Fascination with Kate's breasts and Karen's clothes makes idiots of us all
THE PHOTOS, in case you haven’t seen them, show Kate standing beside a dinghy in a rolled-up wet T-shirt and a pair of bikini bottoms. They were published this week in a number of British tabloids, alongside text inviting readers to examine her “bulging belly” and the bare cleavage “popping” out.Nasty? Yes. Offensive? Horribly. The subject of an international outcry over privacy? Well, no.
The reason for that is because the Kate in question isn’t Middleton. It’s Moss.
According to the tabloid industry’s often contradictory code of ethics – in which we’ve all now been given a useful primer – paparazzi shots of celebrity breasts are fine, so long as they do not belong to a British royal.
Like most people, I think the Irish Daily Star was wrong to publish the Kate Middleton photos. But what I really object to isn’t the single set of blurry balcony shots that show what the future British queen looks like with her top off, from hundreds of metres away.
Rather, it’s the way women are reduced wholesale by certain sections of the media to the sum of their (preferably naked) body parts.
Take the Irish Daily Mail, whose front page yesterday declared, “Kate’s a woman, not an object.” At the same time, its Mailonline website invited you to peruse those Kate Moss holiday snaps or a photo of the actor Salma Hayek, whose infant son had pulled up her top, exposing her breasts.
It’s not just the Mail. They’re all at it, pontificating loudly over the intrusion into Middleton’s life before inviting you to have a goo at Emma Watson’s fractionally exposed nipple or Kirstie Alley’s weight loss.
Of course, the prurient fascination with the lives, the choices and the bodies of women isn’t confined to the British tabloid press.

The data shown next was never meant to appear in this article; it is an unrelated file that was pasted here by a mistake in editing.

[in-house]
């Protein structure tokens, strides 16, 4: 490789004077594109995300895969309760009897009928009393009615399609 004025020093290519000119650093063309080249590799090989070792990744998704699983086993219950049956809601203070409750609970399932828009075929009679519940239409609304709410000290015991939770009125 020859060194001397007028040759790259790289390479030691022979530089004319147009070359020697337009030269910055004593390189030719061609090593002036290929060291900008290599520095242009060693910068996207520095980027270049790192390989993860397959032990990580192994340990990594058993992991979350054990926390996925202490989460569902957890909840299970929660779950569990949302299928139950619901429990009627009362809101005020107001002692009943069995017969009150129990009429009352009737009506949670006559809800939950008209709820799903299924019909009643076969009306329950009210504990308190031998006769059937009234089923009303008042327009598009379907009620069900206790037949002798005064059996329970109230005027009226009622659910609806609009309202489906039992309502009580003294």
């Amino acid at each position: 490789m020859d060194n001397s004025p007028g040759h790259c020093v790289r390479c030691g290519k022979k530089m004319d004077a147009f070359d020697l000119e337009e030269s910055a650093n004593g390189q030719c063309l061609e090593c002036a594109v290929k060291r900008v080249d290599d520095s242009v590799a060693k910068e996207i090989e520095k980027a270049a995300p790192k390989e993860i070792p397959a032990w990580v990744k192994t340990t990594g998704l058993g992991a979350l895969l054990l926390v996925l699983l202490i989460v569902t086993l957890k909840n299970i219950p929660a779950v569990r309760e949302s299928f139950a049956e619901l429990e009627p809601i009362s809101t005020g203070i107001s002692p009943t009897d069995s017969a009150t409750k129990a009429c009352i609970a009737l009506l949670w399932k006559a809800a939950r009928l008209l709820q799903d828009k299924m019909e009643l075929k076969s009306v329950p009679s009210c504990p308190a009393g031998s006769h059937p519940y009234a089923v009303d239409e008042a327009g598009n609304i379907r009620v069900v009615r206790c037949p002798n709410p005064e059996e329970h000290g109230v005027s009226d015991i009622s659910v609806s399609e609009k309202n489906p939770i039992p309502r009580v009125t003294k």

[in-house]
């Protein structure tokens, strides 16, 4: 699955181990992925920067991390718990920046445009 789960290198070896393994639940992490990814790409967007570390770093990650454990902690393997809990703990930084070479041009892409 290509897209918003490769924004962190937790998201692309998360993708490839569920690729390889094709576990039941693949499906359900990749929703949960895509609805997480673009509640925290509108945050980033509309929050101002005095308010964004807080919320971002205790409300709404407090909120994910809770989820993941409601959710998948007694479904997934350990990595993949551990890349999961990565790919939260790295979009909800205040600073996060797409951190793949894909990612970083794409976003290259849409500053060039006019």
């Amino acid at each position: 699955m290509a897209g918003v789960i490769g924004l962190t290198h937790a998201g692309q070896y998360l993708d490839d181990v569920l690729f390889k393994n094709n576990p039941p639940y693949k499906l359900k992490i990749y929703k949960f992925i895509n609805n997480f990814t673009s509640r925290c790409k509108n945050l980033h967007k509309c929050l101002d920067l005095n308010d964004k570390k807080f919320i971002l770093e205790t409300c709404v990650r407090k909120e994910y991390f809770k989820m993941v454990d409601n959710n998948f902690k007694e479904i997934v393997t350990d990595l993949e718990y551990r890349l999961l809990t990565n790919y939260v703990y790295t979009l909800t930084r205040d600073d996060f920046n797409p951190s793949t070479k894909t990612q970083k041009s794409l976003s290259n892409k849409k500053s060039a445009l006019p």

Several Irish newspapers ran photographs this week of Sharon Collins, who was recently released from prison.
The images were accompanied by references to her “blonde tresses” and her “tight jeans and pink fitted shirt”. It’s difficult to see what public interest, if any, is being served here.
And where is the public interest in the ongoing fascination with the wardrobe of Karen Woods, the wife of Seán Quinn jnr? Or in the full page the Irish Daily Star devoted this week to the outfits worn by Catherine Nevin during her trial a full 12 years ago?
Women such as Collins, Woods and Nevin – along with celebrities such as Moss – are perceived as being “in the public eye” and so have waived their right to be asked whether they consent to having their photographs taken.
“Consent” is the word that keeps coming up in the debate about the way women are represented in the media. It’s the stock argument trotted out to justify the chief principle on which so many titles seem to operate: that attractive women are always a good story, especially when nude.
According to the tabloid code of ethics, Rosanna Davison consented to be photographed naked for Playboy, so it’s valid to splash the images across the papers.
The women on page three of the Sun are happy to do it; ergo it is only joyless, ageing feminists who could possibly object.
Ditto the bikini-clad models who are a staple feature of the Irish PR industry, promoting everything from betting products to new smoothie flavours.
It’s as though consent somehow confers newsworthiness. But what about the rest of us? What about those of us who would prefer not to have copies of Davison’s bikini shoot, as lovely as she is, thrust in our faces at work? What about those of us who’d rather not have to sit on a bus during rush hour amid a sea of page threes?